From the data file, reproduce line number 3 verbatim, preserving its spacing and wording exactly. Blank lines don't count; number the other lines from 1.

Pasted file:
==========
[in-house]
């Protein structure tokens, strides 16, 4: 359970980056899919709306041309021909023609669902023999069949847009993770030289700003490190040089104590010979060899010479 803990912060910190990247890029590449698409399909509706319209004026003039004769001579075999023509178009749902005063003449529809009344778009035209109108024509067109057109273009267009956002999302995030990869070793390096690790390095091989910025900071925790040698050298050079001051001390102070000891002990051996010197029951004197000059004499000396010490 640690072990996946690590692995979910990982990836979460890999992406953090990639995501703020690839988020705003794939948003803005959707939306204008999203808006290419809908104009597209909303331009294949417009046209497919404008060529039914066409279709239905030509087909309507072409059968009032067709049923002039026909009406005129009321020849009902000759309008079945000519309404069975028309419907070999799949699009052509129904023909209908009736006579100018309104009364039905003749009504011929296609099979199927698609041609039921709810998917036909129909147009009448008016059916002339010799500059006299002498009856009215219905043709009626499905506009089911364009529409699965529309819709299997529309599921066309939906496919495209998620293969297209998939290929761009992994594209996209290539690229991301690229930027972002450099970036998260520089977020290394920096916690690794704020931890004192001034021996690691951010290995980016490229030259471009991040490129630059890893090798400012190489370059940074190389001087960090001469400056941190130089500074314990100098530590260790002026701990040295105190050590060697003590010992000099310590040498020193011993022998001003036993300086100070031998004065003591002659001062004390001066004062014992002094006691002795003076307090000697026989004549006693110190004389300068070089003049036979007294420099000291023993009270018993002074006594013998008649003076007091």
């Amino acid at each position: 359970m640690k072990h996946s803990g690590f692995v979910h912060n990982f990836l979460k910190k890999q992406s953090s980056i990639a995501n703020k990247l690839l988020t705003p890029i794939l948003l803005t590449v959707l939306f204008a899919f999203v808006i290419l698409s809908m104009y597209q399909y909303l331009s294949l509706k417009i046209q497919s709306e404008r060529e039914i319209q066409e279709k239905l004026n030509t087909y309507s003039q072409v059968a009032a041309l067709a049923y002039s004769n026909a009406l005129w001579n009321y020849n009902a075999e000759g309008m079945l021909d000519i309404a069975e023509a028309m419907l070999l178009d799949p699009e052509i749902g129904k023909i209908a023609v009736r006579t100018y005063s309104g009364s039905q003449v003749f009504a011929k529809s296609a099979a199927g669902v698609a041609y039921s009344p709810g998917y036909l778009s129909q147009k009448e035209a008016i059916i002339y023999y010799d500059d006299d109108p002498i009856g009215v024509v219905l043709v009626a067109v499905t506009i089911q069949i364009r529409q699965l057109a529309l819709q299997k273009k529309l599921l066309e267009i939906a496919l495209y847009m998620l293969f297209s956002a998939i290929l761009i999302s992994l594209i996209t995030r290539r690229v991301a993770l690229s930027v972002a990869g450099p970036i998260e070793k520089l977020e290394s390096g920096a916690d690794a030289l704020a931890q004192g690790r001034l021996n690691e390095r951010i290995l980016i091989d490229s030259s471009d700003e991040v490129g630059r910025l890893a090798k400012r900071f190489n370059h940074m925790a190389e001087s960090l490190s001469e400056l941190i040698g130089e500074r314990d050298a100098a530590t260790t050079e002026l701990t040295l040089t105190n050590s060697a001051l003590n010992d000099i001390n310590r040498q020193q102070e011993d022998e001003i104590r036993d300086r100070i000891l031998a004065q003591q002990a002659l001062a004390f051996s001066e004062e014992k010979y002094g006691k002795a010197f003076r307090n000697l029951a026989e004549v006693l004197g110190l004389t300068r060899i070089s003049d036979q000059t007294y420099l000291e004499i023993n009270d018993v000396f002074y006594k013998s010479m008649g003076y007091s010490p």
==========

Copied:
């Amino acid at each position: 359970m640690k072990h996946s803990g690590f692995v979910h912060n990982f990836l979460k910190k890999q992406s953090s980056i990639a995501n703020k990247l690839l988020t705003p890029i794939l948003l803005t590449v959707l939306f204008a899919f999203v808006i290419l698409s809908m104009y597209q399909y909303l331009s294949l509706k417009i046209q497919s709306e404008r060529e039914i319209q066409e279709k239905l004026n030509t087909y309507s003039q072409v059968a009032a041309l067709a049923y002039s004769n026909a009406l005129w001579n009321y020849n009902a075999e000759g309008m079945l021909d000519i309404a069975e023509a028309m419907l070999l178009d799949p699009e052509i749902g129904k023909i209908a023609v009736r006579t100018y005063s309104g009364s039905q003449v003749f009504a011929k529809s296609a099979a199927g669902v698609a041609y039921s009344p709810g998917y036909l778009s129909q147009k009448e035209a008016i059916i002339y023999y010799d500059d006299d109108p002498i009856g009215v024509v219905l043709v009626a067109v499905t506009i089911q069949i364009r529409q699965l057109a529309l819709q299997k273009k529309l599921l066309e267009i939906a496919l495209y847009m998620l293969f297209s956002a998939i290929l761009i999302s992994l594209i996209t995030r290539r690229v991301a993770l690229s930027v972002a990869g450099p970036i998260e070793k520089l977020e290394s390096g920096a916690d690794a030289l704020a931890q004192g690790r001034l021996n690691e390095r951010i290995l980016i091989d490229s030259s471009d700003e991040v490129g630059r910025l890893a090798k400012r900071f190489n370059h940074m925790a190389e001087s960090l490190s001469e400056l941190i040698g130089e500074r314990d050298a100098a530590t260790t050079e002026l701990t040295l040089t105190n050590s060697a001051l003590n010992d000099i001390n310590r040498q020193q102070e011993d022998e001003i104590r036993d300086r100070i000891l031998a004065q003591q002990a002659l001062a004390f051996s001066e004062e014992k010979y002094g006691k002795a010197f003076r307090n000697l029951a026989e004549v006693l004197g110190l004389t300068r060899i070089s003049d036979q000059t007294y420099l000291e004499i023993n009270d018993v000396f002074y006594k013998s010479m008649g003076y007091s010490p």